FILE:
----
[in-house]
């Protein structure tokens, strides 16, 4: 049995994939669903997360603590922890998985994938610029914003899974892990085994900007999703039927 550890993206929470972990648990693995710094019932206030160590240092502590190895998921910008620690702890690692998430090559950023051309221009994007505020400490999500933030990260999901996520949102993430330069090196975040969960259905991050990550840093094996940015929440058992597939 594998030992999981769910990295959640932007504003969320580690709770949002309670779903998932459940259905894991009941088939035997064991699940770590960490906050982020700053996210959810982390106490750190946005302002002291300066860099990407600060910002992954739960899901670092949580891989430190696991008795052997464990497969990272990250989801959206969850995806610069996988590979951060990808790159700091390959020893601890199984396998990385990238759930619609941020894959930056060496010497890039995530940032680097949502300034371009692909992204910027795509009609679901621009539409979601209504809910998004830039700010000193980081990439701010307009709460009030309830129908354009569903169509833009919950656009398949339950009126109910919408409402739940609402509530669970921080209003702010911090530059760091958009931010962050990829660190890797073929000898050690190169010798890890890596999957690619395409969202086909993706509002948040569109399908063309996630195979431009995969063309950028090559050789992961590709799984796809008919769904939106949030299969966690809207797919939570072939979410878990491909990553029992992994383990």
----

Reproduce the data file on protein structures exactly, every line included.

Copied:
[in-house]
């Protein structure tokens, strides 16, 4: 049995994939669903997360603590922890998985994938610029914003899974892990085994900007999703039927 550890993206929470972990648990693995710094019932206030160590240092502590190895998921910008620690702890690692998430090559950023051309221009994007505020400490999500933030990260999901996520949102993430330069090196975040969960259905991050990550840093094996940015929440058992597939 594998030992999981769910990295959640932007504003969320580690709770949002309670779903998932459940259905894991009941088939035997064991699940770590960490906050982020700053996210959810982390106490750190946005302002002291300066860099990407600060910002992954739960899901670092949580891989430190696991008795052997464990497969990272990250989801959206969850995806610069996988590979951060990808790159700091390959020893601890199984396998990385990238759930619609941020894959930056060496010497890039995530940032680097949502300034371009692909992204910027795509009609679901621009539409979601209504809910998004830039700010000193980081990439701010307009709460009030309830129908354009569903169509833009919950656009398949339950009126109910919408409402739940609402509530669970921080209003702010911090530059760091958009931010962050990829660190890797073929000898050690190169010798890890890596999957690619395409969202086909993706509002948040569109399908063309996630195979431009995969063309950028090559050789992961590709799984796809008919769904939106949030299969966690809207797919939570072939979410878990491909990553029992992994383990």